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Memory of deep sleep does not prove deep sleep

June 01
22:35 2012

Rupert Spira

Q: On waking up after dreamless deep sleep, identification continues with the same set of bodily sensations. Does that mean identification still remains at a subtler level while in deep sleep? If so, does this tendency of identification continue even after the death of physical body? If so, this would imply that mind survives death?

RUPERT SPIRA: Identification is always in the form of a thought. For instance, the primary identification is a thought that goes something like this: “I, Consciousness, am located in and as the sensation called ‘the body.'”
The only substance to that identification is the thought that thinks it, although it is further substantiated by feelings in the body. Consciousness itself is not actually implicated by this thought any more than a screen is implicated by an image that appears on it. Consciousness is always only ‘experiencing’ itself, in the sense of being itself, just as the screen is only ever being itself.
The identifying thought is known as a ‘thought’ only to thought itself. It is only thought that says it is a ‘thought.’ Consciousness only knows ‘it’ as itself.
The same is true of all sensations and perceptions. Only thought knows them as ‘sensations’ and ‘perceptions.’ Consciousness is too close to all experience, too intimately, utterly ‘one with’ all experience to know it as something other than itself.
Only thought seemingly steps back from experience and labels one part of it ‘thought’ or ‘mind,’ another part ‘sensation’ or ‘body’ and another part ‘perception’ or ‘world.’ Without this ‘stepping back’ of thought, there is only the utter intimacy, directness and immediacy of Consciousness being itself. Experiencing is another name for this.
However, thought can never really ‘step back’ or ‘out of’ experience itself. It seems to ‘step back’ or ‘out of’ from its own imaginary point of view.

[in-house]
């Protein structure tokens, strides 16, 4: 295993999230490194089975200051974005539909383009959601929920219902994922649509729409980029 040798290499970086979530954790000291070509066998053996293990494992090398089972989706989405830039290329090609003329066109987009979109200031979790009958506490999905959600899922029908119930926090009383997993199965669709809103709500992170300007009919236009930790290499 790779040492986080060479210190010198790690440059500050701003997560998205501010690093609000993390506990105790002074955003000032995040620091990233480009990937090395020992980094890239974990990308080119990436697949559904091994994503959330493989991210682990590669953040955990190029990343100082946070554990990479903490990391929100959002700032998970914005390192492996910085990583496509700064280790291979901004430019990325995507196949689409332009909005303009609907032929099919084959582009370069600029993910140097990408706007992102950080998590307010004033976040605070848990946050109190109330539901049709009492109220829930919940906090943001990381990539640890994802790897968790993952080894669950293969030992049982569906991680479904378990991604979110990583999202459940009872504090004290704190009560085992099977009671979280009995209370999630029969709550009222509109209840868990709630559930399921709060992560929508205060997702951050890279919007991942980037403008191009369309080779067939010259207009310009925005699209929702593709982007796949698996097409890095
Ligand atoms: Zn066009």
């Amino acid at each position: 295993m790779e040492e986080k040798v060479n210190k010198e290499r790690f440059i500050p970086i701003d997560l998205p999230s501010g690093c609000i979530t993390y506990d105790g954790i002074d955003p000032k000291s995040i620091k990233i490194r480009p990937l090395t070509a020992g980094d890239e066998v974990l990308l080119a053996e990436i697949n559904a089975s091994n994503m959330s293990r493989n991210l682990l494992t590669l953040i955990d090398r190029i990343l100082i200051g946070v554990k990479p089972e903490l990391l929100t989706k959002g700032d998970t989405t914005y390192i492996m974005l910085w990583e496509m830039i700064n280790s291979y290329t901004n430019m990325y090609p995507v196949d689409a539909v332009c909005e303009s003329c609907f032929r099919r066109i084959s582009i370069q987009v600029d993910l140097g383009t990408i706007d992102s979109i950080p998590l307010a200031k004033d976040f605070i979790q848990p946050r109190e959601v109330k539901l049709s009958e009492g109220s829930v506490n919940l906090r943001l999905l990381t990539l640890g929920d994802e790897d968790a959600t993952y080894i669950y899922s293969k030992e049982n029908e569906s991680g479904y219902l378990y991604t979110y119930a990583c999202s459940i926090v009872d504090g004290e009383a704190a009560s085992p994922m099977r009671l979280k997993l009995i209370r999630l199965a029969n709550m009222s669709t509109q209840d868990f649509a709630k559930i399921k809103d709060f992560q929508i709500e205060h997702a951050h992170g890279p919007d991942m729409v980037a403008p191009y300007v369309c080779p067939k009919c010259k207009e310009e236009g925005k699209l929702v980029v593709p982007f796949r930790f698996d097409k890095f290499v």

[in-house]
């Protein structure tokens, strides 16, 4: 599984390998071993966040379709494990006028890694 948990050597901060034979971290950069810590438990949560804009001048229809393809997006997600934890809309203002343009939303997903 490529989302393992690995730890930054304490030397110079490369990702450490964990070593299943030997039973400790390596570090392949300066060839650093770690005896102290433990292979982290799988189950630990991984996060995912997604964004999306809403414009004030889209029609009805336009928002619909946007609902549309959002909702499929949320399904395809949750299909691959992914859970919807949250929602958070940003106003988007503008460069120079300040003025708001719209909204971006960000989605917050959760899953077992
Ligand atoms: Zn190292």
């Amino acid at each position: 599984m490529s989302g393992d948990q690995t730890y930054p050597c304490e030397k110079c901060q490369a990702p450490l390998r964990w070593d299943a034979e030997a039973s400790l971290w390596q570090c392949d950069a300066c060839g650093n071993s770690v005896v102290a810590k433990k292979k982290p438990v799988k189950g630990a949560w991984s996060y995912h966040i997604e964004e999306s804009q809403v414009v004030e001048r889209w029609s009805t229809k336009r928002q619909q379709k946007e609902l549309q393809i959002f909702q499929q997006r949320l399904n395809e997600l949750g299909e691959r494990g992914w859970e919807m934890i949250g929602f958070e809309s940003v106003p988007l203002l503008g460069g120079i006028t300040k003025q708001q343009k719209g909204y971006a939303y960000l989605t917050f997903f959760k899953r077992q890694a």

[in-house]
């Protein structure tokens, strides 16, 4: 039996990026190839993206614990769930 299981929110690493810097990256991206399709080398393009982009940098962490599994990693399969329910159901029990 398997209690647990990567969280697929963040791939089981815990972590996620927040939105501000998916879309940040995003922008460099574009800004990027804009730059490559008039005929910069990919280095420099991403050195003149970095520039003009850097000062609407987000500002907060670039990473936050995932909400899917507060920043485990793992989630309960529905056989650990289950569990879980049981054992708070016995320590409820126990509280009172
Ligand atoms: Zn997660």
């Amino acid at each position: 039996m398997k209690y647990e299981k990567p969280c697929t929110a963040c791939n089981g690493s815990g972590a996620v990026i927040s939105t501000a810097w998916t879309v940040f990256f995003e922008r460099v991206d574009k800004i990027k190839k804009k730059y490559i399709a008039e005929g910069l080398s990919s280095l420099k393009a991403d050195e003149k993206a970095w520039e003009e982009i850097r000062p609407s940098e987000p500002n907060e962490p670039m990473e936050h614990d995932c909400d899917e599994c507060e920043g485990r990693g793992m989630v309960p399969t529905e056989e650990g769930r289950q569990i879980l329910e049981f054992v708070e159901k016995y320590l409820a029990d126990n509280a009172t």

Now, having seen that the identification of Consciousness with anything other than itself never really happens, that is, it is only imagined to happen, let us consider deep sleep.
We can look at deep sleep from two points of view: 1) from the perspective of the waking state, that is, ‘on waking up,’ and 2) from the point of view of experience itself.
From the perspective of the waking state, deep sleep appears as a vague memory of a blank nothingness, which apparently lasts for an undetermined period of time. This memory, like all memories, comes in the form of a thought, which, like all thoughts, irrespective of whether they are about the past, present or future, take place ‘now.’
The ‘deep sleep,’ to which the ‘memorizing-thought’ refers, is utterly non-existent at the time of the memorizing thought. In other words, the only evidence, in the waking state, for the existence of an experience called ‘deep sleep’ comes in the form of a thought.
That thought refers to a period of deep sleep that is not present at the time of the thought about it and can therefore never be verified. Therefore, the memory of deep sleep in the morning does not prove deep sleep.
It proves nothing but itself. In fact, it doesn’t even prove itself, because it (the thought to be proved) vanishes as soon as it appears. So truly, thought, be it in the form of memory or indeed any other form, indicates nothing but Consciousness.

Rupert Spira



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